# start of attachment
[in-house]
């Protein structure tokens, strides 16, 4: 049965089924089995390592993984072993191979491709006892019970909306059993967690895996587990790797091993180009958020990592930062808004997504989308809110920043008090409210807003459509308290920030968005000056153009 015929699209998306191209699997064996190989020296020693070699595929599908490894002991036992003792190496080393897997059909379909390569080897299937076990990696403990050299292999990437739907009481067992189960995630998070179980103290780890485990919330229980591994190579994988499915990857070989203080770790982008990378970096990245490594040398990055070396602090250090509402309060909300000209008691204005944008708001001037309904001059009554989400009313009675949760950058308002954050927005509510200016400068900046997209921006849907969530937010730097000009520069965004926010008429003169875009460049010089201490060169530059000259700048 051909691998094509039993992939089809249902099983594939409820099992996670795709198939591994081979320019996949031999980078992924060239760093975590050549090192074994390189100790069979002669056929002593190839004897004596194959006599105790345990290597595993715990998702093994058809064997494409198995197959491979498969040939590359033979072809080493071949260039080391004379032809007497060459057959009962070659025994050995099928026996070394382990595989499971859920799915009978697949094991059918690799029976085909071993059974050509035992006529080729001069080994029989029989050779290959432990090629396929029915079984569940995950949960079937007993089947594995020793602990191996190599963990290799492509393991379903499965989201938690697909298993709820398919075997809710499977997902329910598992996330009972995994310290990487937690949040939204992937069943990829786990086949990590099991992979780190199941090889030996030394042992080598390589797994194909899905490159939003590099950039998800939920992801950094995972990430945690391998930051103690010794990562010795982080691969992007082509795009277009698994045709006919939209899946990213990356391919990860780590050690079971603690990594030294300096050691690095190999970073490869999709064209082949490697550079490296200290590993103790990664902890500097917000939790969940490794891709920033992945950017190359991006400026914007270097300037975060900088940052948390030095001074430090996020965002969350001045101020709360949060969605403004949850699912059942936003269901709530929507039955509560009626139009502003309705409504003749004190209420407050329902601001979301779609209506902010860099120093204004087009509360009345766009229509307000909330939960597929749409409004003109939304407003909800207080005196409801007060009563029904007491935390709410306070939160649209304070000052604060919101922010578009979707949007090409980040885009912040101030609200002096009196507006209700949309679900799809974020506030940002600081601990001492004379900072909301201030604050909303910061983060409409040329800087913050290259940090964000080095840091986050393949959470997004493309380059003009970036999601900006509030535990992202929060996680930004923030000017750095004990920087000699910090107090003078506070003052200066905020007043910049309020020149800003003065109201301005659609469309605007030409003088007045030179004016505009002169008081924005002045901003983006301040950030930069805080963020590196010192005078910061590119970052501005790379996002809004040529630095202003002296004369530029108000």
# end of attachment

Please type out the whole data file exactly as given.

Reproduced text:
[in-house]
């Protein structure tokens, strides 16, 4: 049965089924089995390592993984072993191979491709006892019970909306059993967690895996587990790797091993180009958020990592930062808004997504989308809110920043008090409210807003459509308290920030968005000056153009 015929699209998306191209699997064996190989020296020693070699595929599908490894002991036992003792190496080393897997059909379909390569080897299937076990990696403990050299292999990437739907009481067992189960995630998070179980103290780890485990919330229980591994190579994988499915990857070989203080770790982008990378970096990245490594040398990055070396602090250090509402309060909300000209008691204005944008708001001037309904001059009554989400009313009675949760950058308002954050927005509510200016400068900046997209921006849907969530937010730097000009520069965004926010008429003169875009460049010089201490060169530059000259700048 051909691998094509039993992939089809249902099983594939409820099992996670795709198939591994081979320019996949031999980078992924060239760093975590050549090192074994390189100790069979002669056929002593190839004897004596194959006599105790345990290597595993715990998702093994058809064997494409198995197959491979498969040939590359033979072809080493071949260039080391004379032809007497060459057959009962070659025994050995099928026996070394382990595989499971859920799915009978697949094991059918690799029976085909071993059974050509035992006529080729001069080994029989029989050779290959432990090629396929029915079984569940995950949960079937007993089947594995020793602990191996190599963990290799492509393991379903499965989201938690697909298993709820398919075997809710499977997902329910598992996330009972995994310290990487937690949040939204992937069943990829786990086949990590099991992979780190199941090889030996030394042992080598390589797994194909899905490159939003590099950039998800939920992801950094995972990430945690391998930051103690010794990562010795982080691969992007082509795009277009698994045709006919939209899946990213990356391919990860780590050690079971603690990594030294300096050691690095190999970073490869999709064209082949490697550079490296200290590993103790990664902890500097917000939790969940490794891709920033992945950017190359991006400026914007270097300037975060900088940052948390030095001074430090996020965002969350001045101020709360949060969605403004949850699912059942936003269901709530929507039955509560009626139009502003309705409504003749004190209420407050329902601001979301779609209506902010860099120093204004087009509360009345766009229509307000909330939960597929749409409004003109939304407003909800207080005196409801007060009563029904007491935390709410306070939160649209304070000052604060919101922010578009979707949007090409980040885009912040101030609200002096009196507006209700949309679900799809974020506030940002600081601990001492004379900072909301201030604050909303910061983060409409040329800087913050290259940090964000080095840091986050393949959470997004493309380059003009970036999601900006509030535990992202929060996680930004923030000017750095004990920087000699910090107090003078506070003052200066905020007043910049309020020149800003003065109201301005659609469309605007030409003088007045030179004016505009002169008081924005002045901003983006301040950030930069805080963020590196010192005078910061590119970052501005790379996002809004040529630095202003002296004369530029108000």